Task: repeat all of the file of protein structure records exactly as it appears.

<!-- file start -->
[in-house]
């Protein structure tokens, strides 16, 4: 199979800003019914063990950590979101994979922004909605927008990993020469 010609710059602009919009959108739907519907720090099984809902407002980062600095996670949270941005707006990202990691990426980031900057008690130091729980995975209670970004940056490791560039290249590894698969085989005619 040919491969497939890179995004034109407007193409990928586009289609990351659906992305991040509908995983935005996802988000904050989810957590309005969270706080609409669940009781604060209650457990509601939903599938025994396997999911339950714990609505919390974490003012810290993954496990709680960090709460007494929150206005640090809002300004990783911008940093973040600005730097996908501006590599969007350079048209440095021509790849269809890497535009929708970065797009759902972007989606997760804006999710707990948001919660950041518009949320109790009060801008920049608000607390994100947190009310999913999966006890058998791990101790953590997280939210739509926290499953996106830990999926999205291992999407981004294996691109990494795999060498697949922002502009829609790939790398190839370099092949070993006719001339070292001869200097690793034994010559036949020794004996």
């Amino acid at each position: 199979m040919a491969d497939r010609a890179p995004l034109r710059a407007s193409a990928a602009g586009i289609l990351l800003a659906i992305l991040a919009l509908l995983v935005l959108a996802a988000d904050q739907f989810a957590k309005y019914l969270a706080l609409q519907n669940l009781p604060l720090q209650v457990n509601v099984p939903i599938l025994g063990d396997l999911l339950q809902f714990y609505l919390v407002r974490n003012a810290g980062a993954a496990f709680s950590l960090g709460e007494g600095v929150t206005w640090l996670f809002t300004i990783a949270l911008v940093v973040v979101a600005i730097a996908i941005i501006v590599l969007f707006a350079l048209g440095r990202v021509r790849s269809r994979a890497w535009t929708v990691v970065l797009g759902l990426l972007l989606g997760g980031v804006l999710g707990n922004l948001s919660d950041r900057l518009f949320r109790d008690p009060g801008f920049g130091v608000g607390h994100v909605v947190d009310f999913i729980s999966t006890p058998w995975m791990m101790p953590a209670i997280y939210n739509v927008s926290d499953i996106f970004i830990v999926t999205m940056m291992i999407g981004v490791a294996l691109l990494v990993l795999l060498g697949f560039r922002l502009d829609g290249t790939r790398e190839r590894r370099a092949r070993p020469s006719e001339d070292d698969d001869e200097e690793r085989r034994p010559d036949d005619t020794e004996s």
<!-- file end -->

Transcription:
[in-house]
């Protein structure tokens, strides 16, 4: 199979800003019914063990950590979101994979922004909605927008990993020469 010609710059602009919009959108739907519907720090099984809902407002980062600095996670949270941005707006990202990691990426980031900057008690130091729980995975209670970004940056490791560039290249590894698969085989005619 040919491969497939890179995004034109407007193409990928586009289609990351659906992305991040509908995983935005996802988000904050989810957590309005969270706080609409669940009781604060209650457990509601939903599938025994396997999911339950714990609505919390974490003012810290993954496990709680960090709460007494929150206005640090809002300004990783911008940093973040600005730097996908501006590599969007350079048209440095021509790849269809890497535009929708970065797009759902972007989606997760804006999710707990948001919660950041518009949320109790009060801008920049608000607390994100947190009310999913999966006890058998791990101790953590997280939210739509926290499953996106830990999926999205291992999407981004294996691109990494795999060498697949922002502009829609790939790398190839370099092949070993006719001339070292001869200097690793034994010559036949020794004996």
């Amino acid at each position: 199979m040919a491969d497939r010609a890179p995004l034109r710059a407007s193409a990928a602009g586009i289609l990351l800003a659906i992305l991040a919009l509908l995983v935005l959108a996802a988000d904050q739907f989810a957590k309005y019914l969270a706080l609409q519907n669940l009781p604060l720090q209650v457990n509601v099984p939903i599938l025994g063990d396997l999911l339950q809902f714990y609505l919390v407002r974490n003012a810290g980062a993954a496990f709680s950590l960090g709460e007494g600095v929150t206005w640090l996670f809002t300004i990783a949270l911008v940093v973040v979101a600005i730097a996908i941005i501006v590599l969007f707006a350079l048209g440095r990202v021509r790849s269809r994979a890497w535009t929708v990691v970065l797009g759902l990426l972007l989606g997760g980031v804006l999710g707990n922004l948001s919660d950041r900057l518009f949320r109790d008690p009060g801008f920049g130091v608000g607390h994100v909605v947190d009310f999913i729980s999966t006890p058998w995975m791990m101790p953590a209670i997280y939210n739509v927008s926290d499953i996106f970004i830990v999926t999205m940056m291992i999407g981004v490791a294996l691109l990494v990993l795999l060498g697949f560039r922002l502009d829609g290249t790939r790398e190839r590894r370099a092949r070993p020469s006719e001339d070292d698969d001869e200097e690793r085989r034994p010559d036949d005619t020794e004996s």